April 10, 2006

If you didn’t come to party…

Dance Music per se came comparatively late in my life. Dancing to music occurred to me a good deal sooner—apparently as soon as I could stand, I was holding the stereo with both hands and shaking that baby ass. The first music I reacted to was hip-hop, followed by synth-pop and clubby goth like Siouxsie and the Sisters. Going out, junior high school dances aside, I was never one to hug the wall, preferring to contort myself like “an angry lesbian,” as a friend once put it. While this description hopefully no longer applies, I still feel absolutely no shame or self-confidence issues when I go to out to dance.

Over the years I’ve come to realize that other people, shocking as it is, don’t feel the same way at all. Dancing comes naturally to me, something that I do because it feels absolutely amazing. Whether it’s, say, The Pixies or the latest micro-whatever single that’s playing is beside the point. Hey, it doesn’t even have to be that good—just loud (but not too loud) and have some decent bass. BUT NOT TOO LOUD! People, seriously, turn the bass the fuck down. It sounds better when it trickles down your back like a tongue than when it vibrates the floor like a passing dumptruck. Most songs mixed with a dancefloor in mind already have a clean, full bass sound anyway, so your knob-twiddling is unnecessary.

But, back to the point—most people don’t seem to have this willingness to shake it that to me is second nature. It’s hard work getting many to dance—understandable at a wedding but a little less comprehensible at a night of DANCE MUSIC spun by a DJ. So, what are you here for then?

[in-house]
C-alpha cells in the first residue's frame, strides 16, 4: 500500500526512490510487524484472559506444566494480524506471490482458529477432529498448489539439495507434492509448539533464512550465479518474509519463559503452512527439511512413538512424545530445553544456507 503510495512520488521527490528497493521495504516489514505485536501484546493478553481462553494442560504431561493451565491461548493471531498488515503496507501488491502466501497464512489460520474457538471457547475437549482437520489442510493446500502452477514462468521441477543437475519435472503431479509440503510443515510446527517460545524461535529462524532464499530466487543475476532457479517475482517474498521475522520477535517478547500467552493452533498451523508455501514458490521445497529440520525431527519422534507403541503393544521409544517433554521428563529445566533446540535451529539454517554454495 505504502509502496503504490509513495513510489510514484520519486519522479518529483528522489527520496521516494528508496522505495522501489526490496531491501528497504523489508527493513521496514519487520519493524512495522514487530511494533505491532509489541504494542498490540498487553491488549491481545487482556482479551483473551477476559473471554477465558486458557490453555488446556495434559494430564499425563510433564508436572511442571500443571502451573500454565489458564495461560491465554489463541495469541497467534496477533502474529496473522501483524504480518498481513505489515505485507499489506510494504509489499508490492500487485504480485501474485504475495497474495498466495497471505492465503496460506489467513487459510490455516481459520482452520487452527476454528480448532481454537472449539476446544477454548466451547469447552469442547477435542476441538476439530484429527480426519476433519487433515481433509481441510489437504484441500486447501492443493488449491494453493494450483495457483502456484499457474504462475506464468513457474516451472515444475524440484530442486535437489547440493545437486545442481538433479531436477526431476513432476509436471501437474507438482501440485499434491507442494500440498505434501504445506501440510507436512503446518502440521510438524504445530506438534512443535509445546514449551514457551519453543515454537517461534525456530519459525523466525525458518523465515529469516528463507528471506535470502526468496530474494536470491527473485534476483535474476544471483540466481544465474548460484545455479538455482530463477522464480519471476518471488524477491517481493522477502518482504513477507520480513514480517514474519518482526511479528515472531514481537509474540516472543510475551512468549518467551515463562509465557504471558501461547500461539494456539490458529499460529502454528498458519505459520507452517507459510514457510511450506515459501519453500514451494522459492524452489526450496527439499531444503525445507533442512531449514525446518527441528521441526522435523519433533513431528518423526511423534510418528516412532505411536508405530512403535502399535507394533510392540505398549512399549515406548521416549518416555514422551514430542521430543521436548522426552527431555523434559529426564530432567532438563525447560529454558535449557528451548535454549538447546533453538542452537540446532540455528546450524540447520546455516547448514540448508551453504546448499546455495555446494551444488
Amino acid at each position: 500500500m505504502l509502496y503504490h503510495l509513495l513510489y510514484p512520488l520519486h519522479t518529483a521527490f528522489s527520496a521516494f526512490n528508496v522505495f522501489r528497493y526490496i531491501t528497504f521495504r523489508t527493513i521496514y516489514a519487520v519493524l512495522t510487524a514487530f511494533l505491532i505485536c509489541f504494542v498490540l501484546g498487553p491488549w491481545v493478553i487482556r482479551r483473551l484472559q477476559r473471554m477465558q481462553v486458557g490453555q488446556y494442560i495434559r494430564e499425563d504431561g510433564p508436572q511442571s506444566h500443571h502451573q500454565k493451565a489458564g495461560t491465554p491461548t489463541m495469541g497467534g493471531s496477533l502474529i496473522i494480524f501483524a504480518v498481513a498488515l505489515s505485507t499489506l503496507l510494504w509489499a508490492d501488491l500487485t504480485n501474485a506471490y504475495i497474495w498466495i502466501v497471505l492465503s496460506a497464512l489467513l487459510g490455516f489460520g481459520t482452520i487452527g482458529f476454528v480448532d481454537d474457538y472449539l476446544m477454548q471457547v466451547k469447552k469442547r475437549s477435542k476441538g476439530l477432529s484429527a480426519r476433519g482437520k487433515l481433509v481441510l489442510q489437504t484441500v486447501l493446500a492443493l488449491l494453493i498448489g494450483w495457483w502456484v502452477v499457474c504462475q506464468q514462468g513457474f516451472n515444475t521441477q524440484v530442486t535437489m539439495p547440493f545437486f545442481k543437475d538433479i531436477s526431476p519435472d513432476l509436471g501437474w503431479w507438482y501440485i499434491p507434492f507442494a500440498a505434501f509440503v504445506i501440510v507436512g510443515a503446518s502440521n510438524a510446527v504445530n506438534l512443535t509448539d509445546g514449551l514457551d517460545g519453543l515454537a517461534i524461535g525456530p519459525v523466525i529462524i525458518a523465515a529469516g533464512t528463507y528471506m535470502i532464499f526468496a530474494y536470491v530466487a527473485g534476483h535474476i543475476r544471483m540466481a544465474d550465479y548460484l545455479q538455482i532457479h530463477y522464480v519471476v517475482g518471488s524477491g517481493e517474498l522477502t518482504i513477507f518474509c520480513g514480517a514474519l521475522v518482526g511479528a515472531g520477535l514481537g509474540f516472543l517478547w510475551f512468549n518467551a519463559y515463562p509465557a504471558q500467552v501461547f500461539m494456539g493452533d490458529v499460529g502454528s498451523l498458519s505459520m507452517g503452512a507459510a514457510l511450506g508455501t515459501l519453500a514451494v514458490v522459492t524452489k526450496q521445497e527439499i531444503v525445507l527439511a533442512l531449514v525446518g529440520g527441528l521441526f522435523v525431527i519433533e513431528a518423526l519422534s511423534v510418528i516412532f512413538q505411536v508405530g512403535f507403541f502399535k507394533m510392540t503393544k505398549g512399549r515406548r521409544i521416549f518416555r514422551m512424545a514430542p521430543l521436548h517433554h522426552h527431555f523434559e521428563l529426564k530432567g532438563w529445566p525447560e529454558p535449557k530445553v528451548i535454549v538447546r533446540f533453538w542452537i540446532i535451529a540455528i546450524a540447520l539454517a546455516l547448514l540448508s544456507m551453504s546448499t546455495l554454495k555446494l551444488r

Do you not like to dance?
Have you checked your pulse lately?

Are you afraid of what you look like when you dance?
Look at us. We look like morons. Ain’t no stopping us, now.

Did you come only to get fucked up?
Dancing increases your blood-flow. You will get more fucked up if you dance.

Did you come only to try and get laid?
Standing at the bar is far less sexy than losing your inhibitions. This I can guarantee.

I’m not suggesting that everyone needs to be on the floor if they’re at a club. We all need to take it easy once in a while, and sometimes it’s best just to sit and chill for a spell. That’s more room for me to engage in my half-baked jazz moves. But please, if you’re going to be answering your cellphone in the middle of a crowded dancefloor, take that shit elsewhere.

Ultimately, more so than concerns about appropriate behavior on the floor, it’s the fear of dancing that boggles my mind. Put it another way—if the superficial concerns of what you look like are keeping you from dancing, then it must be hard even to put on clothes and face the world. Do you think most people in a club environment are judging you on your dancing ability?

It’s much more likely, if they are stupid enough to go that route, they are disparaging how you look in general. In fact, they’re probably one of the onlookers like yourself. When one is dancing, you’re not paying much attention to the appearance and skills of others. Feeling the beat and moving in accordance are far more important.

In my time dancing and DJing in this country I have noticed a disturbing lack of response to a solid beat. If you’re only looking for what you know, then the creative void of radio should suit you just fine. If you can only dance when you are inebriated, then do us all a favor and get royally messed up. If you don’t dig on dancing at all, then please free up the space for the living, breathing, dancing, dreaming human beings out there. There are those of us who love to feel our bodies (and the bodies of others, natch) get pure, scandalous thrills off of drums, synths and heavy (but not too loud) bass.

Like Pharoahe Monche said, “if you holdin’ up the wall then you missin’ the point.”

[Mallory O’Donnell]


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